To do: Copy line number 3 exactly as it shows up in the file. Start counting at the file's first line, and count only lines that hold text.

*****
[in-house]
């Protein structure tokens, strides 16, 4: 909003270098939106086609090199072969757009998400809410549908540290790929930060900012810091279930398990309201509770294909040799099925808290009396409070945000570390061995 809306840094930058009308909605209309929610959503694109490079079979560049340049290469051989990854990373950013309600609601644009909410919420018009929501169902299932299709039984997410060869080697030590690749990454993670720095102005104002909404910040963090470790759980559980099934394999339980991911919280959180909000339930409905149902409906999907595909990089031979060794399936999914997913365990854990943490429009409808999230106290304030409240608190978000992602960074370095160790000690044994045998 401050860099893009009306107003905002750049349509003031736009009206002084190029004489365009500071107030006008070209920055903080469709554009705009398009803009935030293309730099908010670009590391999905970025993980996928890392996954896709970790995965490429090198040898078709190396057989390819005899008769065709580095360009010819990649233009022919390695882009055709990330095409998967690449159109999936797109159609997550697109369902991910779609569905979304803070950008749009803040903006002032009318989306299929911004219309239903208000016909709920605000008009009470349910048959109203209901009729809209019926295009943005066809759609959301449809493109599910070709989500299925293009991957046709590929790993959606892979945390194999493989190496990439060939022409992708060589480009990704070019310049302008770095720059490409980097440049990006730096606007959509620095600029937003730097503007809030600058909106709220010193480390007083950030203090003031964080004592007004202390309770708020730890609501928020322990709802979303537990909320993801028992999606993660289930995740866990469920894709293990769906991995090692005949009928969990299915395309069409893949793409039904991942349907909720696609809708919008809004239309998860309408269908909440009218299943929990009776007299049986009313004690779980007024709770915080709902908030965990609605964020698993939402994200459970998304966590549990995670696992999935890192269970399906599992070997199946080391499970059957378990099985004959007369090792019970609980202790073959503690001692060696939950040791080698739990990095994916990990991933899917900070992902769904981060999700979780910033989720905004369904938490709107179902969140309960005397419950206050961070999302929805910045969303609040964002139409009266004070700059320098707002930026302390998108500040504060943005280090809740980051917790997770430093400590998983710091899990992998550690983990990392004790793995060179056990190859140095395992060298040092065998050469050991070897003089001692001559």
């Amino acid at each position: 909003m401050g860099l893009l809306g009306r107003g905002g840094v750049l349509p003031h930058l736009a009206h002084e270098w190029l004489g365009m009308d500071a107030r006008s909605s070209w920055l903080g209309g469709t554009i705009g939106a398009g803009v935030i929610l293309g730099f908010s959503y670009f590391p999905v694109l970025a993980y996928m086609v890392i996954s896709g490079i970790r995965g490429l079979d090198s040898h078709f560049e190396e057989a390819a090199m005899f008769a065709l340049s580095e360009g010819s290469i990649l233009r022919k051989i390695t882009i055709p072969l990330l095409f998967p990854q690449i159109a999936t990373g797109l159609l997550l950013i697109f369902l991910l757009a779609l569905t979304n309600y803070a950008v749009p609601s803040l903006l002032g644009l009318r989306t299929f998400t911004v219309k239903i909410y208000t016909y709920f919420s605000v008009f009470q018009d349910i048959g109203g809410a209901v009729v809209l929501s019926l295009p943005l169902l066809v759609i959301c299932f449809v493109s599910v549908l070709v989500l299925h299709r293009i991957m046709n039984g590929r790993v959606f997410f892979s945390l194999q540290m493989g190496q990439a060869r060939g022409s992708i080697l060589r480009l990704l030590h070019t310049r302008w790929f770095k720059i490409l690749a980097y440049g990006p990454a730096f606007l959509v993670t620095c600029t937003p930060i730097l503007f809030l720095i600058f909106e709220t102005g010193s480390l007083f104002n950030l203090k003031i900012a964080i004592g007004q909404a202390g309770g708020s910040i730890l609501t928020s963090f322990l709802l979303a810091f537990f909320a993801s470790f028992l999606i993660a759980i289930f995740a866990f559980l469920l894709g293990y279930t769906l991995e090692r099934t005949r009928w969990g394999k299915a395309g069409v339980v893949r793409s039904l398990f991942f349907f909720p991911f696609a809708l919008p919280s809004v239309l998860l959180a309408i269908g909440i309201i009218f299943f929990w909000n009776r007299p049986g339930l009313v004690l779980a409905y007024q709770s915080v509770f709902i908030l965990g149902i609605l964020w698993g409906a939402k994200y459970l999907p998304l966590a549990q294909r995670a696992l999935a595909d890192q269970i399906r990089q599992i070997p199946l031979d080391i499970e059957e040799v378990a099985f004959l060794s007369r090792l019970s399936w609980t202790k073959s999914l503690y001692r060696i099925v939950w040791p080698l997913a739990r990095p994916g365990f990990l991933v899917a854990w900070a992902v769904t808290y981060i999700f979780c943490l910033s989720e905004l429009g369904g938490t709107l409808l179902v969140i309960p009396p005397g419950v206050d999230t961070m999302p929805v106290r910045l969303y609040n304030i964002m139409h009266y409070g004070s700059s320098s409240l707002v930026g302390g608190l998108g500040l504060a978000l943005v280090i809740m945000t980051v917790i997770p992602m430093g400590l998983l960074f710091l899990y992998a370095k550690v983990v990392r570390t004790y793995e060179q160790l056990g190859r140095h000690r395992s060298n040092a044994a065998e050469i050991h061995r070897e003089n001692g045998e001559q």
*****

């Amino acid at each position: 909003m401050g860099l893009l809306g009306r107003g905002g840094v750049l349509p003031h930058l736009a009206h002084e270098w190029l004489g365009m009308d500071a107030r006008s909605s070209w920055l903080g209309g469709t554009i705009g939106a398009g803009v935030i929610l293309g730099f908010s959503y670009f590391p999905v694109l970025a993980y996928m086609v890392i996954s896709g490079i970790r995965g490429l079979d090198s040898h078709f560049e190396e057989a390819a090199m005899f008769a065709l340049s580095e360009g010819s290469i990649l233009r022919k051989i390695t882009i055709p072969l990330l095409f998967p990854q690449i159109a999936t990373g797109l159609l997550l950013i697109f369902l991910l757009a779609l569905t979304n309600y803070a950008v749009p609601s803040l903006l002032g644009l009318r989306t299929f998400t911004v219309k239903i909410y208000t016909y709920f919420s605000v008009f009470q018009d349910i048959g109203g809410a209901v009729v809209l929501s019926l295009p943005l169902l066809v759609i959301c299932f449809v493109s599910v549908l070709v989500l299925h299709r293009i991957m046709n039984g590929r790993v959606f997410f892979s945390l194999q540290m493989g190496q990439a060869r060939g022409s992708i080697l060589r480009l990704l030590h070019t310049r302008w790929f770095k720059i490409l690749a980097y440049g990006p990454a730096f606007l959509v993670t620095c600029t937003p930060i730097l503007f809030l720095i600058f909106e709220t102005g010193s480390l007083f104002n950030l203090k003031i900012a964080i004592g007004q909404a202390g309770g708020s910040i730890l609501t928020s963090f322990l709802l979303a810091f537990f909320a993801s470790f028992l999606i993660a759980i289930f995740a866990f559980l469920l894709g293990y279930t769906l991995e090692r099934t005949r009928w969990g394999k299915a395309g069409v339980v893949r793409s039904l398990f991942f349907f909720p991911f696609a809708l919008p919280s809004v239309l998860l959180a309408i269908g909440i309201i009218f299943f929990w909000n009776r007299p049986g339930l009313v004690l779980a409905y007024q709770s915080v509770f709902i908030l965990g149902i609605l964020w698993g409906a939402k994200y459970l999907p998304l966590a549990q294909r995670a696992l999935a595909d890192q269970i399906r990089q599992i070997p199946l031979d080391i499970e059957e040799v378990a099985f004959l060794s007369r090792l019970s399936w609980t202790k073959s999914l503690y001692r060696i099925v939950w040791p080698l997913a739990r990095p994916g365990f990990l991933v899917a854990w900070a992902v769904t808290y981060i999700f979780c943490l910033s989720e905004l429009g369904g938490t709107l409808l179902v969140i309960p009396p005397g419950v206050d999230t961070m999302p929805v106290r910045l969303y609040n304030i964002m139409h009266y409070g004070s700059s320098s409240l707002v930026g302390g608190l998108g500040l504060a978000l943005v280090i809740m945000t980051v917790i997770p992602m430093g400590l998983l960074f710091l899990y992998a370095k550690v983990v990392r570390t004790y793995e060179q160790l056990g190859r140095h000690r395992s060298n040092a044994a065998e050469i050991h061995r070897e003089n001692g045998e001559q």